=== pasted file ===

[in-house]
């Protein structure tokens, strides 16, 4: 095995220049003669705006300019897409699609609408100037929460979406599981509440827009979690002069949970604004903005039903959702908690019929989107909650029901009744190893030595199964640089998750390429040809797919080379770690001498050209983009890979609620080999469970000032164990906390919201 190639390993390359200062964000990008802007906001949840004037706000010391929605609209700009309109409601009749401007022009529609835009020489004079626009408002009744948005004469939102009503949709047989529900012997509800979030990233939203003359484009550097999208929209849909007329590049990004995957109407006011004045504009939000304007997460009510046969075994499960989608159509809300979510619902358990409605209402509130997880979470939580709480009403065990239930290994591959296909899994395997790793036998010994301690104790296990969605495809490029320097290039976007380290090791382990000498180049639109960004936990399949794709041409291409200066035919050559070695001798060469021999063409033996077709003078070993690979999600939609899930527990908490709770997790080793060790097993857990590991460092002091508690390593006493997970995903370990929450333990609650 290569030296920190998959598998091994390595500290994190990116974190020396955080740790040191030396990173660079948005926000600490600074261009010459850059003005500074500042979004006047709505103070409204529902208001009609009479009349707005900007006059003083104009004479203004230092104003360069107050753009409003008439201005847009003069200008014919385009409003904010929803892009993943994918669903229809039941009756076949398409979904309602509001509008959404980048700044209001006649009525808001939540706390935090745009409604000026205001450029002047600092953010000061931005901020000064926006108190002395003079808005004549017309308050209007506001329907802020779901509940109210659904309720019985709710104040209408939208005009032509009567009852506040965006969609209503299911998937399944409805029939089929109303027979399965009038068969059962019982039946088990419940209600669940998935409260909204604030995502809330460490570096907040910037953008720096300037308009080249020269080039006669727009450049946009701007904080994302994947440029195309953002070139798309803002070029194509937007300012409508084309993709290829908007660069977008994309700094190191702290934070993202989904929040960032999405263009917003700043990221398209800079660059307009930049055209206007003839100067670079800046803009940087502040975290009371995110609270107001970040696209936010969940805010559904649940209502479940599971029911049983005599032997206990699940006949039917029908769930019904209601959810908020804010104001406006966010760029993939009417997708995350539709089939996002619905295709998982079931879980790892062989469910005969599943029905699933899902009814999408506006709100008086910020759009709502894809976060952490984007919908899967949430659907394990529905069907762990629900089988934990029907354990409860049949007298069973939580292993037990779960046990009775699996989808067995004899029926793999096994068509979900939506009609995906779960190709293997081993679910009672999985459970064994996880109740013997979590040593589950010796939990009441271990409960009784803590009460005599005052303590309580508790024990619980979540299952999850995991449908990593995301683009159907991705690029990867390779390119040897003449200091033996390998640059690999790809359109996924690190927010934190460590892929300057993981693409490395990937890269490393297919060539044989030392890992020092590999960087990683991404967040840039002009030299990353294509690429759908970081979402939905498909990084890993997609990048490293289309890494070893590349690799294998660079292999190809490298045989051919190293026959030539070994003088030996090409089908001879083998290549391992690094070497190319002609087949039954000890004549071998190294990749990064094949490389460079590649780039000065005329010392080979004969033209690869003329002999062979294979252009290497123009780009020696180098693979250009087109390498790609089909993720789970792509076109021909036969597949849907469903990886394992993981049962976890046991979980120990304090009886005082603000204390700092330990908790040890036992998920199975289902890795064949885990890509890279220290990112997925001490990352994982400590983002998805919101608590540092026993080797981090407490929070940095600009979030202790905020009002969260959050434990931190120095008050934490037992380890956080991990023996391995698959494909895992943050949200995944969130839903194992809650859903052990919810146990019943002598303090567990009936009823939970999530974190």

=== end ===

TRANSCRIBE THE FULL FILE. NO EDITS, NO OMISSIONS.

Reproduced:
[in-house]
């Protein structure tokens, strides 16, 4: 095995220049003669705006300019897409699609609408100037929460979406599981509440827009979690002069949970604004903005039903959702908690019929989107909650029901009744190893030595199964640089998750390429040809797919080379770690001498050209983009890979609620080999469970000032164990906390919201 190639390993390359200062964000990008802007906001949840004037706000010391929605609209700009309109409601009749401007022009529609835009020489004079626009408002009744948005004469939102009503949709047989529900012997509800979030990233939203003359484009550097999208929209849909007329590049990004995957109407006011004045504009939000304007997460009510046969075994499960989608159509809300979510619902358990409605209402509130997880979470939580709480009403065990239930290994591959296909899994395997790793036998010994301690104790296990969605495809490029320097290039976007380290090791382990000498180049639109960004936990399949794709041409291409200066035919050559070695001798060469021999063409033996077709003078070993690979999600939609899930527990908490709770997790080793060790097993857990590991460092002091508690390593006493997970995903370990929450333990609650 290569030296920190998959598998091994390595500290994190990116974190020396955080740790040191030396990173660079948005926000600490600074261009010459850059003005500074500042979004006047709505103070409204529902208001009609009479009349707005900007006059003083104009004479203004230092104003360069107050753009409003008439201005847009003069200008014919385009409003904010929803892009993943994918669903229809039941009756076949398409979904309602509001509008959404980048700044209001006649009525808001939540706390935090745009409604000026205001450029002047600092953010000061931005901020000064926006108190002395003079808005004549017309308050209007506001329907802020779901509940109210659904309720019985709710104040209408939208005009032509009567009852506040965006969609209503299911998937399944409805029939089929109303027979399965009038068969059962019982039946088990419940209600669940998935409260909204604030995502809330460490570096907040910037953008720096300037308009080249020269080039006669727009450049946009701007904080994302994947440029195309953002070139798309803002070029194509937007300012409508084309993709290829908007660069977008994309700094190191702290934070993202989904929040960032999405263009917003700043990221398209800079660059307009930049055209206007003839100067670079800046803009940087502040975290009371995110609270107001970040696209936010969940805010559904649940209502479940599971029911049983005599032997206990699940006949039917029908769930019904209601959810908020804010104001406006966010760029993939009417997708995350539709089939996002619905295709998982079931879980790892062989469910005969599943029905699933899902009814999408506006709100008086910020759009709502894809976060952490984007919908899967949430659907394990529905069907762990629900089988934990029907354990409860049949007298069973939580292993037990779960046990009775699996989808067995004899029926793999096994068509979900939506009609995906779960190709293997081993679910009672999985459970064994996880109740013997979590040593589950010796939990009441271990409960009784803590009460005599005052303590309580508790024990619980979540299952999850995991449908990593995301683009159907991705690029990867390779390119040897003449200091033996390998640059690999790809359109996924690190927010934190460590892929300057993981693409490395990937890269490393297919060539044989030392890992020092590999960087990683991404967040840039002009030299990353294509690429759908970081979402939905498909990084890993997609990048490293289309890494070893590349690799294998660079292999190809490298045989051919190293026959030539070994003088030996090409089908001879083998290549391992690094070497190319002609087949039954000890004549071998190294990749990064094949490389460079590649780039000065005329010392080979004969033209690869003329002999062979294979252009290497123009780009020696180098693979250009087109390498790609089909993720789970792509076109021909036969597949849907469903990886394992993981049962976890046991979980120990304090009886005082603000204390700092330990908790040890036992998920199975289902890795064949885990890509890279220290990112997925001490990352994982400590983002998805919101608590540092026993080797981090407490929070940095600009979030202790905020009002969260959050434990931190120095008050934490037992380890956080991990023996391995698959494909895992943050949200995944969130839903194992809650859903052990919810146990019943002598303090567990009936009823939970999530974190």